If your dog starts that awful hacking noise indicating kennel cough, you're right to be worried it can spread to other pets. Transmission of kennel cough from dog to unvaccinated dog is probable. The disease is "zoonotic" -- it can transfer to other species, though it's rare.
Primarily caused by the organism bordetella bronchiseptica, kennel cough usually occurs within a few days of a dog's or cat's exposure to large numbers of animals, one or more of which carries the virus. That's where it gets the name kennel cough, although it's formally known as tracheobronchitis. Extremely contagious, it's common in shelter animals, but your pet can pick it up at a grooming facility, a dog park or anywhere canines congregate in close quarters. Affected dogs exhibit a honking sort of cough, then might appear to gag. Usually, it passes after a few days, although the animal is still contagious for up to three weeks. The Merck Veterinary Manual states that other causes of tracheobronchitis include parasites or cardiac or lung diseases. Along with bordetella, other organisms often create secondary infections, including herpesvirus and parainfluenza virus.
According to the Koret Shelter Medicine Program website, coughing dogs in a shelter stress out cats, as does constant barking. However, it states that the risk of dog infected with or experiencing kennel cough infecting a cat in a home is very low, especially if your cat is vaccinated against bordetella. In most cases, the website reports, it's not even that common for a coughing dog from the shelter to transmit kennel cough to other dogs in a home. Although adopters are given strict information about quarantining new animals, the KSMP realizes many people don't follow its advice, exposing adopted pets to other household animals too soon. Cats can pick up bordetella from other felines, but it's generally referred to as "cat flu." Symptoms include nasal discharge, sneezing and watery eyes.
Ferrets' respiratory systems are extremely sensitive. They can even catch colds from their owners, so if you're sick, have someone else care for your pets. They can catch kennel cough from dogs or cats, according to the website of Indiana-based vet Dr. Sue Whitman. If you don't already keep your ferrets separate from other pets, keep a recently adopted shelter dog or one returning home after time in a kennel away from your ferrets for a three-week quarantine period.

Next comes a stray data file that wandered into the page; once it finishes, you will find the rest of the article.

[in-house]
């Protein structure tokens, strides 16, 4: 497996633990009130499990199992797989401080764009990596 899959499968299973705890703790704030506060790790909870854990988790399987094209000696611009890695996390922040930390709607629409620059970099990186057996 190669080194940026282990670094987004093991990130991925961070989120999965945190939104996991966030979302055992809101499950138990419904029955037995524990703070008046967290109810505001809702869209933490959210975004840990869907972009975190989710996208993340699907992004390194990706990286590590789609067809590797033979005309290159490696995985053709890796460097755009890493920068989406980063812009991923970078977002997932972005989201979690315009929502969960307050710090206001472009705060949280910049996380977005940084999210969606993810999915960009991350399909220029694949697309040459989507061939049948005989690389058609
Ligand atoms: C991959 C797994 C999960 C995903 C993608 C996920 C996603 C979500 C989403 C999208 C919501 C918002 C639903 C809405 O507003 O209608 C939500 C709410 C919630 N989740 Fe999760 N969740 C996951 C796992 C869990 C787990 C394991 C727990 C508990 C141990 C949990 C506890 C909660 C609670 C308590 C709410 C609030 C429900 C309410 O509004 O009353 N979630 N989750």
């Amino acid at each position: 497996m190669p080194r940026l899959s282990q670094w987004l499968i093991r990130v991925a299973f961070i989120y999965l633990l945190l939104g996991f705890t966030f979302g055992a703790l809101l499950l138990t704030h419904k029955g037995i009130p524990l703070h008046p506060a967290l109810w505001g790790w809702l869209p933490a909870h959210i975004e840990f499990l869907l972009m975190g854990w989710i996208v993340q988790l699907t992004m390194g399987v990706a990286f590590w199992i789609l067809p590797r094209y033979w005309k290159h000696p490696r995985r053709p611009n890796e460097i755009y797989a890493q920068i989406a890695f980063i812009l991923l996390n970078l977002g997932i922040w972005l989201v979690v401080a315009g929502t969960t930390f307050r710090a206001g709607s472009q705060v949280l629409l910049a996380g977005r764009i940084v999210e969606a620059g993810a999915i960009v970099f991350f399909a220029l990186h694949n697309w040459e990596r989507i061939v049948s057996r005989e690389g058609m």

If your pets frequently stay at boarding facilities or doggie daycare, or are otherwise often exposed to strange animals, vaccinate them against bordetella. Injectable and intranasal forms of the vaccine are available. While vaccinating against kennel cough doesn't provide complete protection, your pet is likely to experience fewer symptoms and recover more quickly if he does become exposed to bordetella.
Always check with your veterinarian before changing your pet’s diet, medication, or physical activity routines. This information is not a substitute for a vet’s opinion.
- Koret Shelter Medicine Program: Can Dogs With Bordetella Or Kennel Cough Spread Their Disease To Cats Or People?
- ASPCA: Kennel Cough
- Pet Informed: Veterinary Advice Online -- Kennel Cough in Dogs.
- Mercury Animal Hospital: Kennel Cough
- Central Animal Hospital: Feline Upper Respiratory Infections and Bordetella Vaccinations
- Mar Vista Animal Hospital: Kennel Cough
Jane Meggitt has been a writer for more than 20 years. In addition to reporting for a major newspaper chain, she has been published in "Horse News," "Suburban Classic," "Hoof Beats," "Equine Journal" and other publications. She has a Bachelor of Arts in English from New York University and an Associate of Arts from the American Academy of Dramatics Arts, New York City.